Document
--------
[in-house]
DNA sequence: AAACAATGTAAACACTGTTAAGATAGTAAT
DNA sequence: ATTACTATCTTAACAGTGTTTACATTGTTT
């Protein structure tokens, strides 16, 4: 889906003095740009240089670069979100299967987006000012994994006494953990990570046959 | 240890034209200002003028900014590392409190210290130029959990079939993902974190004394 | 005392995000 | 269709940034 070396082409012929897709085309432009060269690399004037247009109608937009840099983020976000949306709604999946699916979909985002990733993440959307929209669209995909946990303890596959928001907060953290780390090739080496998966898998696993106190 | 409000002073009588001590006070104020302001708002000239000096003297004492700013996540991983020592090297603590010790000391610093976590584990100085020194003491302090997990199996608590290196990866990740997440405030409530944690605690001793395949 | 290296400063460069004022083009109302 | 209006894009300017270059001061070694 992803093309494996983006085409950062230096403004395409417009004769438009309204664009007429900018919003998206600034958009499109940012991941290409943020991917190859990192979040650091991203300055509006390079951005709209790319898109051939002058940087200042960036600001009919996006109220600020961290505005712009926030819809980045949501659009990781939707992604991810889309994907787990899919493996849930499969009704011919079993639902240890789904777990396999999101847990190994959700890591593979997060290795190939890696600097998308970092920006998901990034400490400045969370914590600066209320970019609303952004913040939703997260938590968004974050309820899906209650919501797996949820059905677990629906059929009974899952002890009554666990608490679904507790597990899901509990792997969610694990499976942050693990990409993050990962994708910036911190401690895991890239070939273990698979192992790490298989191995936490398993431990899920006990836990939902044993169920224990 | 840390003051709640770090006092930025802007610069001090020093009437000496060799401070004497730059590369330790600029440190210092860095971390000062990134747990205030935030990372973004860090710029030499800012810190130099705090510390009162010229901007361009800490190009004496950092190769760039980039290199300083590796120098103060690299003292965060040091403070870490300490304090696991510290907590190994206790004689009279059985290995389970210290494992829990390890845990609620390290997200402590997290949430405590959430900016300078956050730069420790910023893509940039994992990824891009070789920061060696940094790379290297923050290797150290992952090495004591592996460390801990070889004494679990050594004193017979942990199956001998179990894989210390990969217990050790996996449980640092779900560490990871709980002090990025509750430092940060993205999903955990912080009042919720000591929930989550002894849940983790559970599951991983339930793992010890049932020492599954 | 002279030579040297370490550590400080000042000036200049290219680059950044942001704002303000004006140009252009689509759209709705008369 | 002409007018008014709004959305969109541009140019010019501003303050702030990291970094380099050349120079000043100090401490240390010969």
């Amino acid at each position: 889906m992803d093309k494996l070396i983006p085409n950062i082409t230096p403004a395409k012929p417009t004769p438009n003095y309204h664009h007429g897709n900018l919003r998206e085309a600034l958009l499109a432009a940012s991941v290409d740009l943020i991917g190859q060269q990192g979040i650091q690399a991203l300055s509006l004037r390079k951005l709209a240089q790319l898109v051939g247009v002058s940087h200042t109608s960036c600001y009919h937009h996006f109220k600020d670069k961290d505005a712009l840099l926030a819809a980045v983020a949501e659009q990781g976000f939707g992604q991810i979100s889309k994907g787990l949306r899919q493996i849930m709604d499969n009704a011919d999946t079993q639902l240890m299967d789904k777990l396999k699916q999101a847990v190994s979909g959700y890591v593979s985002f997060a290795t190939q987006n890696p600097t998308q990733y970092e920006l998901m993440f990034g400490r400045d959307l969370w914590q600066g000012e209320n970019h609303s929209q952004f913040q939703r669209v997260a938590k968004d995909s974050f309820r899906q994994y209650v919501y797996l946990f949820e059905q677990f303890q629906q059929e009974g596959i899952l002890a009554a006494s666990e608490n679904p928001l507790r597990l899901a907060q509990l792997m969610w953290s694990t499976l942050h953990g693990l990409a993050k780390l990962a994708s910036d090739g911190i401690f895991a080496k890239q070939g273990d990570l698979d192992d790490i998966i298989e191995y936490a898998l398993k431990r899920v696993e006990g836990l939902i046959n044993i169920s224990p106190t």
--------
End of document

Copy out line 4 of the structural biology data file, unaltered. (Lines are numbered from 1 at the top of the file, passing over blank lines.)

């Protein structure tokens, strides 16, 4: 889906003095740009240089670069979100299967987006000012994994006494953990990570046959 | 240890034209200002003028900014590392409190210290130029959990079939993902974190004394 | 005392995000 | 269709940034 070396082409012929897709085309432009060269690399004037247009109608937009840099983020976000949306709604999946699916979909985002990733993440959307929209669209995909946990303890596959928001907060953290780390090739080496998966898998696993106190 | 409000002073009588001590006070104020302001708002000239000096003297004492700013996540991983020592090297603590010790000391610093976590584990100085020194003491302090997990199996608590290196990866990740997440405030409530944690605690001793395949 | 290296400063460069004022083009109302 | 209006894009300017270059001061070694 992803093309494996983006085409950062230096403004395409417009004769438009309204664009007429900018919003998206600034958009499109940012991941290409943020991917190859990192979040650091991203300055509006390079951005709209790319898109051939002058940087200042960036600001009919996006109220600020961290505005712009926030819809980045949501659009990781939707992604991810889309994907787990899919493996849930499969009704011919079993639902240890789904777990396999999101847990190994959700890591593979997060290795190939890696600097998308970092920006998901990034400490400045969370914590600066209320970019609303952004913040939703997260938590968004974050309820899906209650919501797996949820059905677990629906059929009974899952002890009554666990608490679904507790597990899901509990792997969610694990499976942050693990990409993050990962994708910036911190401690895991890239070939273990698979192992790490298989191995936490398993431990899920006990836990939902044993169920224990 | 840390003051709640770090006092930025802007610069001090020093009437000496060799401070004497730059590369330790600029440190210092860095971390000062990134747990205030935030990372973004860090710029030499800012810190130099705090510390009162010229901007361009800490190009004496950092190769760039980039290199300083590796120098103060690299003292965060040091403070870490300490304090696991510290907590190994206790004689009279059985290995389970210290494992829990390890845990609620390290997200402590997290949430405590959430900016300078956050730069420790910023893509940039994992990824891009070789920061060696940094790379290297923050290797150290992952090495004591592996460390801990070889004494679990050594004193017979942990199956001998179990894989210390990969217990050790996996449980640092779900560490990871709980002090990025509750430092940060993205999903955990912080009042919720000591929930989550002894849940983790559970599951991983339930793992010890049932020492599954 | 002279030579040297370490550590400080000042000036200049290219680059950044942001704002303000004006140009252009689509759209709705008369 | 002409007018008014709004959305969109541009140019010019501003303050702030990291970094380099050349120079000043100090401490240390010969």